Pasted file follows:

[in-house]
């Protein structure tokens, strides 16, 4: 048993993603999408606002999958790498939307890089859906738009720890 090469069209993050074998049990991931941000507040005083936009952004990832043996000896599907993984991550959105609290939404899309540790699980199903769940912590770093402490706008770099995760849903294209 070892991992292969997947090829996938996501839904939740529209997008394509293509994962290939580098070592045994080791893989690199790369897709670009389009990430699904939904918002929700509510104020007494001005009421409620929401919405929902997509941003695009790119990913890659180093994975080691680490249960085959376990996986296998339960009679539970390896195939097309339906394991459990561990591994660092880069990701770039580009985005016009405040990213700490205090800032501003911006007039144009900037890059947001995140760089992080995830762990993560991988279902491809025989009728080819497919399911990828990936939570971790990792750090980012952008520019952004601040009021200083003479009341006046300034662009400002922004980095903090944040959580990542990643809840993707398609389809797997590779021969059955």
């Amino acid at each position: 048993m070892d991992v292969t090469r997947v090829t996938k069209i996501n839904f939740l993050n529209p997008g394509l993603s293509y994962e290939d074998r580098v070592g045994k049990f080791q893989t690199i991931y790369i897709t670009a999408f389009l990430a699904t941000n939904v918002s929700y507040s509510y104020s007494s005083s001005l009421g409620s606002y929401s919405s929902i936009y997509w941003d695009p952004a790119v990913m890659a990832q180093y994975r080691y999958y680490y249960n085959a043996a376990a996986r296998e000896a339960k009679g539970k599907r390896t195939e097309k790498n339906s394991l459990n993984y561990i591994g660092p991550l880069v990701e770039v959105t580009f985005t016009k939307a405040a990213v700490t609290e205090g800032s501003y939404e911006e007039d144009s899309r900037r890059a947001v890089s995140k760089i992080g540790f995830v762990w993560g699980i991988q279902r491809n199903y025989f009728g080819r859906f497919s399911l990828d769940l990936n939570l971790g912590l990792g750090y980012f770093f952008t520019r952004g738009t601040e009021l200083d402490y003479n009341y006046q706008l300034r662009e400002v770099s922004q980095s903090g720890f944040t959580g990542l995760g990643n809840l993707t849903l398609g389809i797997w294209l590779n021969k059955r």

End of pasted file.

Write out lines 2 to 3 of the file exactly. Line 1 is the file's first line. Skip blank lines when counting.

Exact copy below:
């Protein structure tokens, strides 16, 4: 048993993603999408606002999958790498939307890089859906738009720890 090469069209993050074998049990991931941000507040005083936009952004990832043996000896599907993984991550959105609290939404899309540790699980199903769940912590770093402490706008770099995760849903294209 070892991992292969997947090829996938996501839904939740529209997008394509293509994962290939580098070592045994080791893989690199790369897709670009389009990430699904939904918002929700509510104020007494001005009421409620929401919405929902997509941003695009790119990913890659180093994975080691680490249960085959376990996986296998339960009679539970390896195939097309339906394991459990561990591994660092880069990701770039580009985005016009405040990213700490205090800032501003911006007039144009900037890059947001995140760089992080995830762990993560991988279902491809025989009728080819497919399911990828990936939570971790990792750090980012952008520019952004601040009021200083003479009341006046300034662009400002922004980095903090944040959580990542990643809840993707398609389809797997590779021969059955």
């Amino acid at each position: 048993m070892d991992v292969t090469r997947v090829t996938k069209i996501n839904f939740l993050n529209p997008g394509l993603s293509y994962e290939d074998r580098v070592g045994k049990f080791q893989t690199i991931y790369i897709t670009a999408f389009l990430a699904t941000n939904v918002s929700y507040s509510y104020s007494s005083s001005l009421g409620s606002y929401s919405s929902i936009y997509w941003d695009p952004a790119v990913m890659a990832q180093y994975r080691y999958y680490y249960n085959a043996a376990a996986r296998e000896a339960k009679g539970k599907r390896t195939e097309k790498n339906s394991l459990n993984y561990i591994g660092p991550l880069v990701e770039v959105t580009f985005t016009k939307a405040a990213v700490t609290e205090g800032s501003y939404e911006e007039d144009s899309r900037r890059a947001v890089s995140k760089i992080g540790f995830v762990w993560g699980i991988q279902r491809n199903y025989f009728g080819r859906f497919s399911l990828d769940l990936n939570l971790g912590l990792g750090y980012f770093f952008t520019r952004g738009t601040e009021l200083d402490y003479n009341y006046q706008l300034r662009e400002v770099s922004q980095s903090g720890f944040t959580g990542l995760g990643n809840l993707t849903l398609g389809i797997w294209l590779n021969k059955r």